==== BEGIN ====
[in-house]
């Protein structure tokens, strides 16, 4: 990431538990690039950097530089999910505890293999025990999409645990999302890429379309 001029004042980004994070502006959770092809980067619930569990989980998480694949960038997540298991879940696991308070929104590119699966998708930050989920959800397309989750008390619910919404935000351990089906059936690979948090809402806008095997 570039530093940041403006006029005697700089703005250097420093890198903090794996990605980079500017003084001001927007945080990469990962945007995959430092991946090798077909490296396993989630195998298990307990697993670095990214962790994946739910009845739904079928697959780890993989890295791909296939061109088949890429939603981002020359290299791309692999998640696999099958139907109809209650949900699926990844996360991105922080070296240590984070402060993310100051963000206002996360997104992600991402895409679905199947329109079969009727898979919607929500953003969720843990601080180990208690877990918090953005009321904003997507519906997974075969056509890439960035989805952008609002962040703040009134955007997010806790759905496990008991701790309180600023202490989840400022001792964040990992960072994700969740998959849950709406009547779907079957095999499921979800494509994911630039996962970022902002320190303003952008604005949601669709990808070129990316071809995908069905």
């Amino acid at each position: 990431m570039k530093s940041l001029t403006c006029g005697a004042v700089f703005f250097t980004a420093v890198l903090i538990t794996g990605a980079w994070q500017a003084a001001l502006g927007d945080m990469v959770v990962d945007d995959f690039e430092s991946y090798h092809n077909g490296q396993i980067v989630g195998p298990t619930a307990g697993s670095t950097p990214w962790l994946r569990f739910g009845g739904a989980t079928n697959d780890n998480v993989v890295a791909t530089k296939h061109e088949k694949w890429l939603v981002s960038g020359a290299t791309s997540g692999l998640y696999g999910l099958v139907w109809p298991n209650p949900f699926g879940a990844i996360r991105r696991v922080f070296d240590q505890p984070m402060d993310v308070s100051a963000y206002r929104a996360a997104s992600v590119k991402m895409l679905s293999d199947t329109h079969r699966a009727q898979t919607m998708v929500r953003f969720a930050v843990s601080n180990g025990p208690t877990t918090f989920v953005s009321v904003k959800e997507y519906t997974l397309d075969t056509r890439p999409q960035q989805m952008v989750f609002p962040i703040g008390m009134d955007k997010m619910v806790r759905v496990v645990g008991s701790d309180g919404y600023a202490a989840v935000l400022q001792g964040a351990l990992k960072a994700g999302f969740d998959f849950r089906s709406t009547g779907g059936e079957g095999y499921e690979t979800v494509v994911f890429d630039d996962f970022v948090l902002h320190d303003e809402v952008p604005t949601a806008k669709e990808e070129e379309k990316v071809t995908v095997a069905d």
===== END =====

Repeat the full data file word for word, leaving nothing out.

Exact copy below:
[in-house]
């Protein structure tokens, strides 16, 4: 990431538990690039950097530089999910505890293999025990999409645990999302890429379309 001029004042980004994070502006959770092809980067619930569990989980998480694949960038997540298991879940696991308070929104590119699966998708930050989920959800397309989750008390619910919404935000351990089906059936690979948090809402806008095997 570039530093940041403006006029005697700089703005250097420093890198903090794996990605980079500017003084001001927007945080990469990962945007995959430092991946090798077909490296396993989630195998298990307990697993670095990214962790994946739910009845739904079928697959780890993989890295791909296939061109088949890429939603981002020359290299791309692999998640696999099958139907109809209650949900699926990844996360991105922080070296240590984070402060993310100051963000206002996360997104992600991402895409679905199947329109079969009727898979919607929500953003969720843990601080180990208690877990918090953005009321904003997507519906997974075969056509890439960035989805952008609002962040703040009134955007997010806790759905496990008991701790309180600023202490989840400022001792964040990992960072994700969740998959849950709406009547779907079957095999499921979800494509994911630039996962970022902002320190303003952008604005949601669709990808070129990316071809995908069905």
């Amino acid at each position: 990431m570039k530093s940041l001029t403006c006029g005697a004042v700089f703005f250097t980004a420093v890198l903090i538990t794996g990605a980079w994070q500017a003084a001001l502006g927007d945080m990469v959770v990962d945007d995959f690039e430092s991946y090798h092809n077909g490296q396993i980067v989630g195998p298990t619930a307990g697993s670095t950097p990214w962790l994946r569990f739910g009845g739904a989980t079928n697959d780890n998480v993989v890295a791909t530089k296939h061109e088949k694949w890429l939603v981002s960038g020359a290299t791309s997540g692999l998640y696999g999910l099958v139907w109809p298991n209650p949900f699926g879940a990844i996360r991105r696991v922080f070296d240590q505890p984070m402060d993310v308070s100051a963000y206002r929104a996360a997104s992600v590119k991402m895409l679905s293999d199947t329109h079969r699966a009727q898979t919607m998708v929500r953003f969720a930050v843990s601080n180990g025990p208690t877990t918090f989920v953005s009321v904003k959800e997507y519906t997974l397309d075969t056509r890439p999409q960035q989805m952008v989750f609002p962040i703040g008390m009134d955007k997010m619910v806790r759905v496990v645990g008991s701790d309180g919404y600023a202490a989840v935000l400022q001792g964040a351990l990992k960072a994700g999302f969740d998959f849950r089906s709406t009547g779907g059936e079957g095999y499921e690979t979800v494509v994911f890429d630039d996962f970022v948090l902002h320190d303003e809402v952008p604005t949601a806008k669709e990808e070129e379309k990316v071809t995908v095997a069905d």